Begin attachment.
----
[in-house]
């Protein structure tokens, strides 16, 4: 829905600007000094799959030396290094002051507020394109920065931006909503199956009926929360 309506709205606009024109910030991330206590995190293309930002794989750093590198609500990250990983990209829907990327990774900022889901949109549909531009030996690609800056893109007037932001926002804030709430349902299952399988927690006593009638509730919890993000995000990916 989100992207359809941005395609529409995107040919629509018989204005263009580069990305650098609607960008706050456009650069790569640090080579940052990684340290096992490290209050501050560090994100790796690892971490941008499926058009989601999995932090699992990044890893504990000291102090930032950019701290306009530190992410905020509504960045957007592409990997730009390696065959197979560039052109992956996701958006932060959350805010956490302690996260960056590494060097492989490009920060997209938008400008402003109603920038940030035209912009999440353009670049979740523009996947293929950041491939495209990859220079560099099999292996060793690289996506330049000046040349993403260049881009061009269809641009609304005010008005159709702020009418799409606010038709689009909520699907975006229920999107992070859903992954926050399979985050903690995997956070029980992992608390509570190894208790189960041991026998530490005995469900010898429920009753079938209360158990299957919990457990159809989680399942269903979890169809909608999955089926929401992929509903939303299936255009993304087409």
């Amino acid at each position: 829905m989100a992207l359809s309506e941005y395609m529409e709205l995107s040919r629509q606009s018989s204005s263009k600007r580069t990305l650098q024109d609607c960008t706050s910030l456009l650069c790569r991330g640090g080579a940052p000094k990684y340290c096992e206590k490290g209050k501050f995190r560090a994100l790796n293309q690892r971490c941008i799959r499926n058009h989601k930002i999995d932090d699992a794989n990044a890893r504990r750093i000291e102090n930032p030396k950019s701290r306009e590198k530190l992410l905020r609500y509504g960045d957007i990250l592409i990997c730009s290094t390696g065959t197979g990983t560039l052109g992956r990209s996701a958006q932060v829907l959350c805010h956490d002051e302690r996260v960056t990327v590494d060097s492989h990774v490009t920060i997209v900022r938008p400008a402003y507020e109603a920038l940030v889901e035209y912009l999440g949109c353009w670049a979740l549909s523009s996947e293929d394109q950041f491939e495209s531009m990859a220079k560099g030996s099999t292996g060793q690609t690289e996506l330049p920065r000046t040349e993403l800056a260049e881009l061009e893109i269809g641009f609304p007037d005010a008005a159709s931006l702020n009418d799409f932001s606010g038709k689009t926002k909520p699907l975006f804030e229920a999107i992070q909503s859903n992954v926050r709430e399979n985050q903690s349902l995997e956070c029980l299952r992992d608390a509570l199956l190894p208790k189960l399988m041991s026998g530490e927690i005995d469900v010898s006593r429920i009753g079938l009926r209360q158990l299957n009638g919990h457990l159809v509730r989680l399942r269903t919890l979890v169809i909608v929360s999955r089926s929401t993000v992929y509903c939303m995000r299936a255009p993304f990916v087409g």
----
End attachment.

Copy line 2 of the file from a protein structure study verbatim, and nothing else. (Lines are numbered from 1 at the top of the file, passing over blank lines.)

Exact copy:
């Protein structure tokens, strides 16, 4: 829905600007000094799959030396290094002051507020394109920065931006909503199956009926929360 309506709205606009024109910030991330206590995190293309930002794989750093590198609500990250990983990209829907990327990774900022889901949109549909531009030996690609800056893109007037932001926002804030709430349902299952399988927690006593009638509730919890993000995000990916 989100992207359809941005395609529409995107040919629509018989204005263009580069990305650098609607960008706050456009650069790569640090080579940052990684340290096992490290209050501050560090994100790796690892971490941008499926058009989601999995932090699992990044890893504990000291102090930032950019701290306009530190992410905020509504960045957007592409990997730009390696065959197979560039052109992956996701958006932060959350805010956490302690996260960056590494060097492989490009920060997209938008400008402003109603920038940030035209912009999440353009670049979740523009996947293929950041491939495209990859220079560099099999292996060793690289996506330049000046040349993403260049881009061009269809641009609304005010008005159709702020009418799409606010038709689009909520699907975006229920999107992070859903992954926050399979985050903690995997956070029980992992608390509570190894208790189960041991026998530490005995469900010898429920009753079938209360158990299957919990457990159809989680399942269903979890169809909608999955089926929401992929509903939303299936255009993304087409």